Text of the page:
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CSR: Rebalancing the Gender Roles for Work

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Woman at work
 

Including more women in the workforce has been a priority in every nation of the world to fight against gender bias. In order to achieve this, several schemes have been introduced to encourage more women to pursue a career. However, the bias continues to persist after a number of efforts by various organisations.

Women are often stuck in performing unpaid household duties which do not leave them with time to pursue a job. According to the International Labour Organisation’s (ILO) report, “A quantum leap for gender equality: For a better future of work for all”, globally 70% of women are willing to work outside their homes and pursue a career. But another ILO study said that only 45% of women in the world had jobs. The gap in numbers is a clear representation of desire v/s the reality.

Unpaid work seems to be the biggest hurdle to women’s employment. Globally, about 21.7% of women of working age are engaged in full-time caregiver work without pay. The number is huge compared to their male counterparts who represent only 1.5% in a similar work situation.

Apart from this, women with children have even more disadvantages than for women without children, especially if the children are between the ages of 0-5. Additionally, there is also a parenthood employment gap which gives unfair advantages to fathers than mothers. As per the report, there is also a parenthood penalty associated with motherhood for women as compared to a wage premium for fatherhood.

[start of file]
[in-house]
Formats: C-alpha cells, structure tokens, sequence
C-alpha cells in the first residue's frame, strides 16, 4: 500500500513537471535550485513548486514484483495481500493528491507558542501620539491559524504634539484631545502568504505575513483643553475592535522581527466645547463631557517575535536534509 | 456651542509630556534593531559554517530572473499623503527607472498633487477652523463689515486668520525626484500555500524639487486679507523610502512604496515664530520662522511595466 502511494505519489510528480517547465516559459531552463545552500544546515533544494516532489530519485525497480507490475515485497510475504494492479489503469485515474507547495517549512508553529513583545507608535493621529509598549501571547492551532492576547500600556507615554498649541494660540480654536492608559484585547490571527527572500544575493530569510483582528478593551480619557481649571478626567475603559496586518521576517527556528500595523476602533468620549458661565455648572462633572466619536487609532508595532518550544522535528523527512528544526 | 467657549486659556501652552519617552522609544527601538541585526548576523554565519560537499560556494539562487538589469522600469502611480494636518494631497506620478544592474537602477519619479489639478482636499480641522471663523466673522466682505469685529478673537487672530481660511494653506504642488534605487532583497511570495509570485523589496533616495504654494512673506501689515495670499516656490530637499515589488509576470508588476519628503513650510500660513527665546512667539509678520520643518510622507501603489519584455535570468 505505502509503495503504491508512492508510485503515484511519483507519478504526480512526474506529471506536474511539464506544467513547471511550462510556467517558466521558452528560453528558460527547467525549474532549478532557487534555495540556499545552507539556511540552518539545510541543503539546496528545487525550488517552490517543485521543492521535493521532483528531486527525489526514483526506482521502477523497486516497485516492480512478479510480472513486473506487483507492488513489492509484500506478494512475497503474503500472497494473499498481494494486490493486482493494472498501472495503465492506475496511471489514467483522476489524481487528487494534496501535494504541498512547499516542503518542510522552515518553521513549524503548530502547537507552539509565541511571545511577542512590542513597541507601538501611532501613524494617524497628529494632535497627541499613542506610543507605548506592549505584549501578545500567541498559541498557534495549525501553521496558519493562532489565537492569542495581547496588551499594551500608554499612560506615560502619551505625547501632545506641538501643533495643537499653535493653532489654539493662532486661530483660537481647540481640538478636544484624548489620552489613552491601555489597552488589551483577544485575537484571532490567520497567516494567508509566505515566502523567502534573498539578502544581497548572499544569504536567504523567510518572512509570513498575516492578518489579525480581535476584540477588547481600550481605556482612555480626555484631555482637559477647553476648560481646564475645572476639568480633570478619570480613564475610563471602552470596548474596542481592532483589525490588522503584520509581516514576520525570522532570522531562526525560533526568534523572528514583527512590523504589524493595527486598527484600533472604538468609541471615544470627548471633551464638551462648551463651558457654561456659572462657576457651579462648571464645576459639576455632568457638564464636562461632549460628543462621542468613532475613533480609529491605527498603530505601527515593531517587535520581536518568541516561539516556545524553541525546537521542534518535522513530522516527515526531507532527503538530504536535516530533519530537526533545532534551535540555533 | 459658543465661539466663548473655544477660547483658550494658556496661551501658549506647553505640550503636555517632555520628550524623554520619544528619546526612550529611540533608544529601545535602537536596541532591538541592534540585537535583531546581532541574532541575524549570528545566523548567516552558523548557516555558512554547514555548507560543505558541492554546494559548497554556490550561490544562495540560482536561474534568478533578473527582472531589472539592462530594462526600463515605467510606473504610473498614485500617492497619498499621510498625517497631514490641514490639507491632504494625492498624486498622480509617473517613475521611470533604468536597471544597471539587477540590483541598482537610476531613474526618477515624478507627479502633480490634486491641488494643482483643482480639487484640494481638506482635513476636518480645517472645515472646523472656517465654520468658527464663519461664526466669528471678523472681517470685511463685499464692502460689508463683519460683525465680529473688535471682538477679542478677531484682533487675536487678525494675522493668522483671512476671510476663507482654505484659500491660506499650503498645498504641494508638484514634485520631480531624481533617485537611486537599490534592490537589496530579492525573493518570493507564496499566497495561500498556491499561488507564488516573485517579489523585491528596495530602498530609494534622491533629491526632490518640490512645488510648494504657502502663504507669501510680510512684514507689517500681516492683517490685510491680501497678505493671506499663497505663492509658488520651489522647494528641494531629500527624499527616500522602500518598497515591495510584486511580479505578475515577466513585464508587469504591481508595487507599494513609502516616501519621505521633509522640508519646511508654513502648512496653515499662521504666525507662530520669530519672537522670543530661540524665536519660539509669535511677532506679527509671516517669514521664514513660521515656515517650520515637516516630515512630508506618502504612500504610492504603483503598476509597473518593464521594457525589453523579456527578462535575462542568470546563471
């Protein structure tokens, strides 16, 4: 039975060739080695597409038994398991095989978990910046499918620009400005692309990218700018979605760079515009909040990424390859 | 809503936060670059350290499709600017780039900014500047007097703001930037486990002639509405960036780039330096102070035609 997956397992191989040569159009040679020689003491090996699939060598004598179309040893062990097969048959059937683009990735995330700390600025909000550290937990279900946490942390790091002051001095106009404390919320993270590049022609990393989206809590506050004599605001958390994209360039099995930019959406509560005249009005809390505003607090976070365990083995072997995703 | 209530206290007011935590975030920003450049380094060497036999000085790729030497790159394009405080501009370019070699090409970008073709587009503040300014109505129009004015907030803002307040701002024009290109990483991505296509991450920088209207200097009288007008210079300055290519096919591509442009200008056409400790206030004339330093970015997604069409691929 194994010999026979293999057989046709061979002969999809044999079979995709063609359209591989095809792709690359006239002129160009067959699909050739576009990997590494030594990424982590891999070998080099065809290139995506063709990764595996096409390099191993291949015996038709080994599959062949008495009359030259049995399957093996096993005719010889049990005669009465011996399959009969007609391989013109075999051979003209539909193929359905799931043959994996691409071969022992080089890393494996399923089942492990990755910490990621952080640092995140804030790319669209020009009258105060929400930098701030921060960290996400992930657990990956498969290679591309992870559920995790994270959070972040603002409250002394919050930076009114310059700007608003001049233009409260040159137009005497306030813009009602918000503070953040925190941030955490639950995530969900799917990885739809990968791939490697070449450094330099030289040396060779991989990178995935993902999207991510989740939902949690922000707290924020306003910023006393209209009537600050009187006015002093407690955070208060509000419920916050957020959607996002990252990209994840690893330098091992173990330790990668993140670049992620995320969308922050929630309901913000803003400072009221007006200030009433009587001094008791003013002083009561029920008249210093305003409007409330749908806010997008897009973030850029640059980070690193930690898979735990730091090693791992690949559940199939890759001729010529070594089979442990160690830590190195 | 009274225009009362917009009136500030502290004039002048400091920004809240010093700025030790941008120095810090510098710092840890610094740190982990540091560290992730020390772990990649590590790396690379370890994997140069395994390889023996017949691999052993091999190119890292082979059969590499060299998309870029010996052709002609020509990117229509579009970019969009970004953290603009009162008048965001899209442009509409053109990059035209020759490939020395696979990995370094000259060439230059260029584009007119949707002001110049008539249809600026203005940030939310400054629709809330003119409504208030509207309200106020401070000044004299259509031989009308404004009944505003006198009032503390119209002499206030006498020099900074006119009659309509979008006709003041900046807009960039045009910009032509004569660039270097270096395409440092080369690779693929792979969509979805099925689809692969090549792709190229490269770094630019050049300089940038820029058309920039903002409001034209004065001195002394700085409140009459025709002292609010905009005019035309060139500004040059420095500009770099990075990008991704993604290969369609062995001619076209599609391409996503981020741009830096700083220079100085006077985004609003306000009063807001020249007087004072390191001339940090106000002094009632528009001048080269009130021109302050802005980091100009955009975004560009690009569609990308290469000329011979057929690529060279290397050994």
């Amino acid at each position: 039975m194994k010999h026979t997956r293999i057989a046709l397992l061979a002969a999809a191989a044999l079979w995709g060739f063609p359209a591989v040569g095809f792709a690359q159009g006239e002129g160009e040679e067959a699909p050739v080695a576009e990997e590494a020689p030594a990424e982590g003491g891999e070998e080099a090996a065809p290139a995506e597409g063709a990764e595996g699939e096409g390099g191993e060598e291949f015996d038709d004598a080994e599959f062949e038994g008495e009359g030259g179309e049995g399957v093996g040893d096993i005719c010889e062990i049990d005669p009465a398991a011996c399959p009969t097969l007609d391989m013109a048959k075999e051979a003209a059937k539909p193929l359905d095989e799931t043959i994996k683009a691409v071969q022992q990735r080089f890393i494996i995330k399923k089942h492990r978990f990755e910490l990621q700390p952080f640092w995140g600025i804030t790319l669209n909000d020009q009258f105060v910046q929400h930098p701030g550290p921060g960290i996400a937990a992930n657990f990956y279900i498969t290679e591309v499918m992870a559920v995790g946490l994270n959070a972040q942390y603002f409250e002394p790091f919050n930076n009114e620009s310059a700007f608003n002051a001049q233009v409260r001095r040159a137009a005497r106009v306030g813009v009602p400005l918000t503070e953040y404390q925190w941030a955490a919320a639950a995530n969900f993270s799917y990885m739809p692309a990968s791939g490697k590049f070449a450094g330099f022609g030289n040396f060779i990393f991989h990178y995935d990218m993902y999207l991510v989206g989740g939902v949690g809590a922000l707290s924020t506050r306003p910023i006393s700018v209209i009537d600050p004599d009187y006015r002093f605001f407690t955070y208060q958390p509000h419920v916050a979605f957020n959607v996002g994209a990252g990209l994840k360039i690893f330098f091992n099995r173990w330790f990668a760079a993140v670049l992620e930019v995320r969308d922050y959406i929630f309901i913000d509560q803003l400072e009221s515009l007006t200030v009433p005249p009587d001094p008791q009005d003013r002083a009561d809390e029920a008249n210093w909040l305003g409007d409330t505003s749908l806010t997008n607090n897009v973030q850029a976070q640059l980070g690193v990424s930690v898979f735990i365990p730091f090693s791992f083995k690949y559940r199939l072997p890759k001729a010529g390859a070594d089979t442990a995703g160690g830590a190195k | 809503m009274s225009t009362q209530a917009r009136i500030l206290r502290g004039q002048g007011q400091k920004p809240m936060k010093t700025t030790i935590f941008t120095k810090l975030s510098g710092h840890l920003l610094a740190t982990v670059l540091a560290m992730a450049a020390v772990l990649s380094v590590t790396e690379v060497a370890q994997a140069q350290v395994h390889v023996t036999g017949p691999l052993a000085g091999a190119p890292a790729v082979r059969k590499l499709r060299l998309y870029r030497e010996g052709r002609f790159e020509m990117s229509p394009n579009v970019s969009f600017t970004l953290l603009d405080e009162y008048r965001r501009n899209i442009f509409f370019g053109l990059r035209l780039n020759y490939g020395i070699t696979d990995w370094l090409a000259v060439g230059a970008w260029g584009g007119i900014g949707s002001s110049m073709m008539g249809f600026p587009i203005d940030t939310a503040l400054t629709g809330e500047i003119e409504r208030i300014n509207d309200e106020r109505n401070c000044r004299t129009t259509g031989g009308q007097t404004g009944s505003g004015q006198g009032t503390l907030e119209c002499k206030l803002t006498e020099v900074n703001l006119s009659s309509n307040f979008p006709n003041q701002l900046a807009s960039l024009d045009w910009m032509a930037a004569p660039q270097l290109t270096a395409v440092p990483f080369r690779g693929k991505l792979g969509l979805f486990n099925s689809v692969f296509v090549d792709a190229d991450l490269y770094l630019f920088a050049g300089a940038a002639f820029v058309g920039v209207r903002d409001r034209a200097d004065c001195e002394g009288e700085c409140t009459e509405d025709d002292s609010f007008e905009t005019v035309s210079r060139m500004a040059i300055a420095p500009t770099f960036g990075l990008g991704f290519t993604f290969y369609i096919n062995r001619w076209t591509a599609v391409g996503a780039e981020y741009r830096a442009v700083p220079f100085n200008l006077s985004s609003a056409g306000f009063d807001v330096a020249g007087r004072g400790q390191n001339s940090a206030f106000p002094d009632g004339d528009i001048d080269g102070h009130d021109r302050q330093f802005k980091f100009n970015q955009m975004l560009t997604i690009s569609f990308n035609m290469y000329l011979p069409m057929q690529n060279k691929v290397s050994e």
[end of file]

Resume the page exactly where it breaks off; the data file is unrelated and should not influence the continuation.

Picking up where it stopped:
Over the entire career span of a man and a woman, there is a leadership penalty to be born by females, as a result of the unfair system. About 25% of women with young children are said to occupy a managerial position as opposed to 75% of men who are fathers.

A proper rebalancing of the roles of fathers and mothers towards a family is what is required to solve this problem. With father taking over some household responsibilities and participating equally in the unpaid work that goes behind taking care of a family, women can have time to pursue their dreams to come out to work to their potential.

Thank you for reading the column until the very end. We appreciate the time you have given us. In addition, your thoughts and inputs will genuinely make a difference to us. Please do drop in a line and help us do better.

Regards,
The CSR Journal Team

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